Tag Archives: Science Fiction

BLADE RUNNER (1982) & BLADE RUNNER 2049 (2017)

When s Blade Runner 2049 was released this Fall, many were surprised that it did not meet box office expectations. Nor did it’s father, s Blade Runner (1982). Having seen the original on its opening weekend, I’m among those who witnessed its initial weak box office evolve into a cult phenomena. ‘s The Thing, released the same year as Blade Runner, also took off slow amidst lukewarm reviews, yet both became examples of visionary science fiction, joining a small cluster of classic films from the last half century that includes Close Encounters of the Third Kind (1977), Invasion of the Body Snatchers (1978), Alien (1979), E.T. (1982), Videodrome (1983), Back to the Future (1985), The Fly (1986),  A.I. (2001), Minority Report (2002), Eternal Sunshine of the Spotless Mind (2004), Children of Men (2006), and Prometheus (2012) (and of course a few others). Like ‘s aforementioned Close Encounters, competing edits of Scott’s Blade Runner (my advice: go with “The Final Cut”) didn’t hinder its eventual cult status.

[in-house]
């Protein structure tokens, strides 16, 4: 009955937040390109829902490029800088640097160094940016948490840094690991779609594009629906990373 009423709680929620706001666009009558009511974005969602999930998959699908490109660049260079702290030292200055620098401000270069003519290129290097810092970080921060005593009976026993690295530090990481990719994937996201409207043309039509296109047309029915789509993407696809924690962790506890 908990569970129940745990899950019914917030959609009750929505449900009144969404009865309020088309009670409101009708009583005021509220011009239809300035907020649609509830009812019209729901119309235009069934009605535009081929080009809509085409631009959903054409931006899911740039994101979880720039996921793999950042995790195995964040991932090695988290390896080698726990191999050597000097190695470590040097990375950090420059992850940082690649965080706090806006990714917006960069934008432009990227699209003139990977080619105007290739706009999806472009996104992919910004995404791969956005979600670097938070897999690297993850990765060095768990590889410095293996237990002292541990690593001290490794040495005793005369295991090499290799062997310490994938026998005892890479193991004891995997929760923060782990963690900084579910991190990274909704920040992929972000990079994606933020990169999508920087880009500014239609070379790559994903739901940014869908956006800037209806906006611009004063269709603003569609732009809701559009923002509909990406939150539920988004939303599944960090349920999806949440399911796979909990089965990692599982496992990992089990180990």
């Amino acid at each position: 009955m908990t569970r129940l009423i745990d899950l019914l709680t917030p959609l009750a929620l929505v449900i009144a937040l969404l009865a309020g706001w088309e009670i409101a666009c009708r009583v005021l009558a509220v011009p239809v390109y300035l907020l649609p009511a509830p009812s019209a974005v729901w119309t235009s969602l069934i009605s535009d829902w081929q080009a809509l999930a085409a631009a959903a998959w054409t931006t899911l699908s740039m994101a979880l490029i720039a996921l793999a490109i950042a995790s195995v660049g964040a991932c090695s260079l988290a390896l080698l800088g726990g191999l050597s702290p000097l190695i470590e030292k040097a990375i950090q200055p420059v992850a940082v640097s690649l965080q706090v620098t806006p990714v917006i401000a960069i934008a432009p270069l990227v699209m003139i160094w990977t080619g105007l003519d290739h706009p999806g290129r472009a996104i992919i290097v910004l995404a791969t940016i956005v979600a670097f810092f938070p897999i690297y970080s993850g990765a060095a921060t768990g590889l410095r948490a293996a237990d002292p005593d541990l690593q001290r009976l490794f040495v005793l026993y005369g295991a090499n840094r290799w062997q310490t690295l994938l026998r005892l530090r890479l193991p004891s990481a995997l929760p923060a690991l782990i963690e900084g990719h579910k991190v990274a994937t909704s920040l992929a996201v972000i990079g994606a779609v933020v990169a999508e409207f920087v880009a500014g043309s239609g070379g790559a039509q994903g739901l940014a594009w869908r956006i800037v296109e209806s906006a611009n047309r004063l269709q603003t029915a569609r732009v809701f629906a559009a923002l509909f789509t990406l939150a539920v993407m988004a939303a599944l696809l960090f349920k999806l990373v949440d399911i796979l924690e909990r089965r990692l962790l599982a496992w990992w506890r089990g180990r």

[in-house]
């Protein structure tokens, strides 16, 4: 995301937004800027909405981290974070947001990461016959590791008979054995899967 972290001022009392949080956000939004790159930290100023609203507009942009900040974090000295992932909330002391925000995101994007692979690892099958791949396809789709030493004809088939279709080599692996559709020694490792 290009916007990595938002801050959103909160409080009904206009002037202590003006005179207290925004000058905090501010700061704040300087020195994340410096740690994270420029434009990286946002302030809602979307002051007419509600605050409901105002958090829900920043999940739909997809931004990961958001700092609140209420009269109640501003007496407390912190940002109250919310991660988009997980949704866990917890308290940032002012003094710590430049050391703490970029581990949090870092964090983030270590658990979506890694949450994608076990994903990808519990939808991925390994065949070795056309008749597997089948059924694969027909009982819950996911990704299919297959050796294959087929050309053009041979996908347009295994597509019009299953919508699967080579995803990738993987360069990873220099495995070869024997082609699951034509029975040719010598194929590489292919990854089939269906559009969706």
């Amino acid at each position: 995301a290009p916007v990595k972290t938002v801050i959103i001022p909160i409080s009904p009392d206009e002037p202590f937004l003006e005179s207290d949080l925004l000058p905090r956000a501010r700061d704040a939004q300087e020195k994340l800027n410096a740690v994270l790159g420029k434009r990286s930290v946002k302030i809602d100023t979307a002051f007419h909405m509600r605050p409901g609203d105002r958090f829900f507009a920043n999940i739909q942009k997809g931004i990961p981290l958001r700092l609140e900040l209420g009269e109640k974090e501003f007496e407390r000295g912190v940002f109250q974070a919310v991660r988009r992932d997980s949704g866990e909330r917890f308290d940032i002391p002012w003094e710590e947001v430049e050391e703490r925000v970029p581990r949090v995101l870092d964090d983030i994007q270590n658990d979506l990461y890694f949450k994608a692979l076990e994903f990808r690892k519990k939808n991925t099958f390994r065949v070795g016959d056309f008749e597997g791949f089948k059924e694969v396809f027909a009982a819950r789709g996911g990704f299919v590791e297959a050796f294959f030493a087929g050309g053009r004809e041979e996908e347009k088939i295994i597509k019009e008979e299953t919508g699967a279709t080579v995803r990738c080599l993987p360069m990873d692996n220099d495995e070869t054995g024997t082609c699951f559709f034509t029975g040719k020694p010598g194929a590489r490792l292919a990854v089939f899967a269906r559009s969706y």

Based on ‘s novel “Do Androids Dream Of Electric Sheep?,” the iconographic texture of Blade Runner was apparent mere moments into its release, despite the awkwardness of the silly studio-mandated Phillip Marlowe narration (supplied by star Harrison Ford as Deckard) and a happy ending that was woefully unconvincing for a film that practically defined dystopian noir. Thankfully, Scott was able to restore the film and added to it considerable by omitting those executive errors (while excising five minutes).